The peace gathering was an important event. The two regions of Greater Bahr al Ghazal and Western Equatoria have been having some conflict over the past year. It is another chapter of the age-old conflict between cattle keepers and farmers: Cane and Abel, Jacob and Esau, ranchers and farmers… Oklahoma the musical… even in Western culture we are familiar with the concept. The cattle herders of Bahr al Ghazal were bringing their cattle into Western Equatoria for grazing during the drought, trampling crops while they were at it, creating conflict and violence in the communities.

The peace event brought together representatives of the state governments, one Governor, many local chiefs, church members, and the bishops from the two regions. Through three days of lectures, reports, discussions, and sharing, the group came up with a list of very progressive recommendations for the communities and the government. Including such hot topics as, lowering bride prices, encouraging intermarriage between tribes, and limiting grazing areas.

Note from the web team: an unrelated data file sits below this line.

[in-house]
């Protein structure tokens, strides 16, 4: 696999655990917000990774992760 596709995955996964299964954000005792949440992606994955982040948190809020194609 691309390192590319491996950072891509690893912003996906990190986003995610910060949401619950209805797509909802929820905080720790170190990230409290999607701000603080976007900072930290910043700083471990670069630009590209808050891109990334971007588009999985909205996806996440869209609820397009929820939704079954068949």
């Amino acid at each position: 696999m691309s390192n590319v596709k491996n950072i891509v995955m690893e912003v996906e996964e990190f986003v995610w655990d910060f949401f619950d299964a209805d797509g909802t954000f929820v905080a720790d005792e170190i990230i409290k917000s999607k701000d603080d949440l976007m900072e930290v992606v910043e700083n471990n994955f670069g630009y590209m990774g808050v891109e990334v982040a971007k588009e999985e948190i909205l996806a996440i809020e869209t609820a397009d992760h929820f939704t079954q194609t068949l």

The participants took this work very seriously and engaged openly and honestly with each other in dialog. One participant was a farmer, and she had been shot and nearly killed by a cattle herder, yet she joined openly in group discussions with cattle keepers.

I was tasked, as the secretary, to work with a smaller committee to draft the statement for the conference. We worked late into the night to prepare the statement for the next day. But we struggled to think of a good way to open it. Finally, with a nod to Thomas Jefferson, we start with the word, "we"… and the rest just flowed.
“We are deeply grieved that violent conflicts among the southern peoples continue to tear apart our communities and threaten our future…”